Accordingly, a primary object of the present invention is to provide a lifelike fishing lure in the shape of a salamander having a plurality of appendages which flutter when water flows past them and further having a hollow interior chamber which increases the buoyancy of the lure, increases its flexibility, and provides air which is allowed to escape and form bubbles which create sensory enticement for fish.

It is a more specific object of the invention to provide a fishing lure having a head portion, a narrow neck portion, a body portion, a pair of front legs, a pair of hind legs, a tail portion, and a hollow interior chamber. Each of the legs and the tail include a flat curled portion which is highly flexible and easily put into motion by water flowing past the lure.

It is another object of the invention to provide a fishing lure having a pair of projections arranged of the head portion to represent eyes and shoulders for joining the highly flexible flat portions of each leg with the body portion of the lure.

It is a further object of the present invention to provide a fishing lure which is inexpensive to produce and easy to use.


Other objects and advantages of the invention will become apparent from a study of the following specification when viewed in light of the accompanying drawings, in which:

FIG. 1 is a top plan view of the fishing lure according to the invention;

FIG. 2 is a sectional view taken along line 2--2 of FIG. 1;

FIG. 3 is a sectional view taken along line 3--3 of FIG. 1; and

FIG. 4 is a sectional view taken along line 4--4 of FIG. 2.


Referring first to FIGS. 1-4, there is shown a fishing lure 2 in the form of a salamander or lizard. The lure is formed integrally from a single piece of a suitable yielding synthetic material. The lure includes a football shaped head portion 4 having a pair of projections 6,8 arranged on its top surface which represent the eyes of the salamander. The head portion 4 is solid to allow a fishing hook (not shown) to be inserted therein. The head portion 4 includes a cone-shaped nose 10 which defines the forward end of the lure. An hourglass shaped neck portion 12 is joined with and extends from the head portion 4. The narrow neck portion 12 allows the head portion 4 to pivot and thereby closely simulate the movement of a live salamander.

A longitudinal body portion 14 having a forward end 16, a top back surface 18, a bottom belly surface 20, and a rear end 22 is joined with the neck portion 12. A pair of forward legs 24,26 extend generally outwardly from the forward end 16 of the body portion and a pair of rear or hind legs 28,30 extend generally outwardly from the rear end 22 of the body portion. Each leg 24,26,28,30 includes a built-up shoulder portion 24a,26a,28a,30a, respectively, adjacent the body portion 14 which provides the lure with a more lifelike appearance and also provides added strength for the connection of each leg with the body. Each leg further includes a flat relatively thin fin-like portion 24b,26b,28b,30b which extends outwardly from its respective shoulder portion to form a curl. Each fin portion 24b,26b,28b,30b is constructed to produce a fluttering or swimming motion when water flows past the lure as may occur when the lure is pulled through the water by a fisherman or when the lure is stationary in the water, such as when the lure is resting on the bottom, and the water current carries water past the lure. Accordingly, each fin portion must be thin enough to produce the necessary degree of flexibility to allow each fin to oscillate when acted on by water. In addition, each fin portion 24b,26b,28b, 30b includes a flared or widened terminal end portion 24c,26c,28c,30c. The widened terminal end portion serves to enhance the swimming or fluttering movement of each fin when water flows past the lure.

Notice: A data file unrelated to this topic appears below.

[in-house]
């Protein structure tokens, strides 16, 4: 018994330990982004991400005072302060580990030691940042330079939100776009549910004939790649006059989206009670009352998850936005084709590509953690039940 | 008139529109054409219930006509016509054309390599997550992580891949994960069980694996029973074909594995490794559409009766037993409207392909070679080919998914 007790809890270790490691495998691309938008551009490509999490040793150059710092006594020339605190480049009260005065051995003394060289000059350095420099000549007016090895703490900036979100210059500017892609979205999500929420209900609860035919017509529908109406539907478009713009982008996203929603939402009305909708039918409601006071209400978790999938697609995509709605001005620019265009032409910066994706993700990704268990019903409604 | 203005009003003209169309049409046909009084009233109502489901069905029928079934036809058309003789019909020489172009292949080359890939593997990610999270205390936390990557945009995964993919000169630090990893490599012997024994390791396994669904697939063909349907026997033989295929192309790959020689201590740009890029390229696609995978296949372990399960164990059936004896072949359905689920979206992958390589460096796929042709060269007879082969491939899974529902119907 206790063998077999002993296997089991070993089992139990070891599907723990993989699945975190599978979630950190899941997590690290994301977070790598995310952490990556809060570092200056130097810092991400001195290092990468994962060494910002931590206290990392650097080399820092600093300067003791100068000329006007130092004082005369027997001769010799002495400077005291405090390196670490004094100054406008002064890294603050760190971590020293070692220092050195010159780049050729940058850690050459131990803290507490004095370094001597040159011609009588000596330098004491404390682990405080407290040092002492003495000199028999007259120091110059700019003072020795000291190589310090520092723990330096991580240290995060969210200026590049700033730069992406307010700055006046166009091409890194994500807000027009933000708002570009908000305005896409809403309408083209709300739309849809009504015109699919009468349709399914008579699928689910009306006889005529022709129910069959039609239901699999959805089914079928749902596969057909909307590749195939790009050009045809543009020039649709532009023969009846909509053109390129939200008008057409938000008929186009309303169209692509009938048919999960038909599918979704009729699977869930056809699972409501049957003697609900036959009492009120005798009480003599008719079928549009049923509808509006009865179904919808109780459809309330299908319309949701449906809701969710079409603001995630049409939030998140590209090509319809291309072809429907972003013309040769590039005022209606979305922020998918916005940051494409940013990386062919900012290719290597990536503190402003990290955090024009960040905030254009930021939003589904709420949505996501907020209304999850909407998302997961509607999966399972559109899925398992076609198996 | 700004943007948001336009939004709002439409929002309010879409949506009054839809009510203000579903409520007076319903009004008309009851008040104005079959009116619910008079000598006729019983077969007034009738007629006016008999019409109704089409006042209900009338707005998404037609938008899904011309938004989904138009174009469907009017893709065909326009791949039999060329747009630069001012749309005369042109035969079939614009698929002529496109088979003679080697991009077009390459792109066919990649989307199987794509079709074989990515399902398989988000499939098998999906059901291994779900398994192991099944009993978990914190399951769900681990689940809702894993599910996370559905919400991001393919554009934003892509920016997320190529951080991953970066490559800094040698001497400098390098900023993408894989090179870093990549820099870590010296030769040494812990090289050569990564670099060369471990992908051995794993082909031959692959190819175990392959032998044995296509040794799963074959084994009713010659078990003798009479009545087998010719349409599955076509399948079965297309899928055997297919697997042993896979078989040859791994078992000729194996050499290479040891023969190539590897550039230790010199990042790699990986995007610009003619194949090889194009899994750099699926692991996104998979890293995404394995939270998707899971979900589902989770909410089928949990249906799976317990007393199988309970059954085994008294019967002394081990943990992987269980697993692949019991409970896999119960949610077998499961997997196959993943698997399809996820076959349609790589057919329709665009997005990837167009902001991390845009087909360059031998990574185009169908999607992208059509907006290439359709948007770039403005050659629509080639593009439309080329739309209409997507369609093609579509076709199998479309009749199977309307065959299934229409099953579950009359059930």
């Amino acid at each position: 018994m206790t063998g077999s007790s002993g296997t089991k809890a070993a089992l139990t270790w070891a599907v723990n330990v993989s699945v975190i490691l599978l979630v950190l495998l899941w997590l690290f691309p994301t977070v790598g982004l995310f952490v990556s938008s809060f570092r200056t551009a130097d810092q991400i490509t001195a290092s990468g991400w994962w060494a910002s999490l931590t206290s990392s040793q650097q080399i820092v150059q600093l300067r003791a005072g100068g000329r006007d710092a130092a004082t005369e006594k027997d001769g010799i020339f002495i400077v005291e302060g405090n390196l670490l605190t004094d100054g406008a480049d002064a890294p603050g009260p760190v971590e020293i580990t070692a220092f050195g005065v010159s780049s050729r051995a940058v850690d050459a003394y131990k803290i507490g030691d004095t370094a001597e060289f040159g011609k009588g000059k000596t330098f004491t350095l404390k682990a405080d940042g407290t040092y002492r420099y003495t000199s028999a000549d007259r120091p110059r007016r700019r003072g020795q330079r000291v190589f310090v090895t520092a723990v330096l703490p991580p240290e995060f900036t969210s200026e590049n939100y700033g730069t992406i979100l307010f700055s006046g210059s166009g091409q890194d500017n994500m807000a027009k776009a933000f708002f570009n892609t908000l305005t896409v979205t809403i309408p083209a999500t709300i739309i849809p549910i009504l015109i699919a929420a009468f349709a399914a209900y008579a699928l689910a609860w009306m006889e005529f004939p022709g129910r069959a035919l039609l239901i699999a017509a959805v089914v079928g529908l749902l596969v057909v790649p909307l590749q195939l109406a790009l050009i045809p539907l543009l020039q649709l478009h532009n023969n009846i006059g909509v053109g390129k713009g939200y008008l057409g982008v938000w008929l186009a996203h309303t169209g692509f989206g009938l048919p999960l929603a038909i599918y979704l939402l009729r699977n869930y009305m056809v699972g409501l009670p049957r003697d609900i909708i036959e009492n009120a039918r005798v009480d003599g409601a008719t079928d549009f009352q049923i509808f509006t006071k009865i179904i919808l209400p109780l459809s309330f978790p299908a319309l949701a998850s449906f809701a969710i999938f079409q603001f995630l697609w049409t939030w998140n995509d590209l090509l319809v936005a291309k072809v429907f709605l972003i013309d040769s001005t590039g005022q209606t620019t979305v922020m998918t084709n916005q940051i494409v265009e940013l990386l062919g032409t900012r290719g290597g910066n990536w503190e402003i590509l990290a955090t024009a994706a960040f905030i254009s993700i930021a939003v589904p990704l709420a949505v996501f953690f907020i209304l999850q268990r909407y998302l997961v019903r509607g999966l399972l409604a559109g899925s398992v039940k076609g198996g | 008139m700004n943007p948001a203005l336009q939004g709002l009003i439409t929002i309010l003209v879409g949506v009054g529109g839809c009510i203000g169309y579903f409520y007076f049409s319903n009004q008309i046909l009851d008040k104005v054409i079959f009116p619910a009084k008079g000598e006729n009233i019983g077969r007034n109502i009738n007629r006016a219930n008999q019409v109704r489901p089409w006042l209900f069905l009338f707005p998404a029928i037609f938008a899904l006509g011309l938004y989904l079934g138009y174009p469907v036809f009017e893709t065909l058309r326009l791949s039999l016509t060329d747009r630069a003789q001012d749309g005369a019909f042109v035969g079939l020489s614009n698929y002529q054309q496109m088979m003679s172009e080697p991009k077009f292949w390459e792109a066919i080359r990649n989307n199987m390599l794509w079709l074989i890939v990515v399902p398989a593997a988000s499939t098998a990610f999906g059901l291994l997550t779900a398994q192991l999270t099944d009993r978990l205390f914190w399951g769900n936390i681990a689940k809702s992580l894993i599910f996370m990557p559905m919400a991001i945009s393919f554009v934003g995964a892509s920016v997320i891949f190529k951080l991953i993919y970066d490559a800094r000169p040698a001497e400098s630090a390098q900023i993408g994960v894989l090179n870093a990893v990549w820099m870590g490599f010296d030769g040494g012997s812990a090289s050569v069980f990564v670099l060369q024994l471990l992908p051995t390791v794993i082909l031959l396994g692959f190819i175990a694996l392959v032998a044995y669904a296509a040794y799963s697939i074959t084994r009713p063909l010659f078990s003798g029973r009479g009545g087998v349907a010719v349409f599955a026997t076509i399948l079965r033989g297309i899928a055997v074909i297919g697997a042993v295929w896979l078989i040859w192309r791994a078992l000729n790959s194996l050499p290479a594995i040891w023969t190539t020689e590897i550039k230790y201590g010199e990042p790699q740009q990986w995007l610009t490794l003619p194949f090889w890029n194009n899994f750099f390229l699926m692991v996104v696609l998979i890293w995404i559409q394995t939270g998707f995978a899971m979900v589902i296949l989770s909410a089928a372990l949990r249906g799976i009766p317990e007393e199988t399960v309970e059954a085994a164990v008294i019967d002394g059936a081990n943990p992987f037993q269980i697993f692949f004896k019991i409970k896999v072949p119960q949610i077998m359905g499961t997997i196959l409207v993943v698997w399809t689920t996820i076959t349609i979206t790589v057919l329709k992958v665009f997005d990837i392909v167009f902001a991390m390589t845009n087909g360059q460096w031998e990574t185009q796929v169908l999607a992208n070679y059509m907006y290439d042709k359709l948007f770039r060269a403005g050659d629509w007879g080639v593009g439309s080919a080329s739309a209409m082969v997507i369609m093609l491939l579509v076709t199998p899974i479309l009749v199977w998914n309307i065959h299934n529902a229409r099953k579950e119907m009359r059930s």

A tail portion 32 extends rearwardly from the body portion 14 and defines the rear end of the lure. The tail portion includes a first portion 32a which extends from the rear end 22 of the body portion 14 adjacent the rear legs 28,30 and a flat relatively thin end portion 32b which extends rearwardly from the first portion 32a in the form of a curl. To maximize the sensor effect of the tail portion 32 (as shown in phantom in FIG. 1), the overall straightened length of the tail portion 32 is greater than the combined length of the head portion 4, neck portion 12, and body portion 14. A hole or port 34 (FIG. 2) is contained within the bottom surface of the tail portion 32 where the first tail portion 32a and end tail portion 32b are joined. The tail end portion 32b, like each leg, includes a flared terminal end portion 32c which serves to increase the fluttering action of tail as the lure is moved through the water.

A longitudinal chamber 36 contained within the lure extends from the forward end 16 of the body portion 14, through the first portion 32a of the tail and angles downwardly to communicate with hole 34. The chamber has a smooth interior surface 38 and has generally constant cross-sectional area. The chamber is angled downwardly toward the hole 34 to allow the flat end portion 32b of the tail to be joined with the first portion 32a and provide material of sufficient thickness to provide structural integrity to the connection.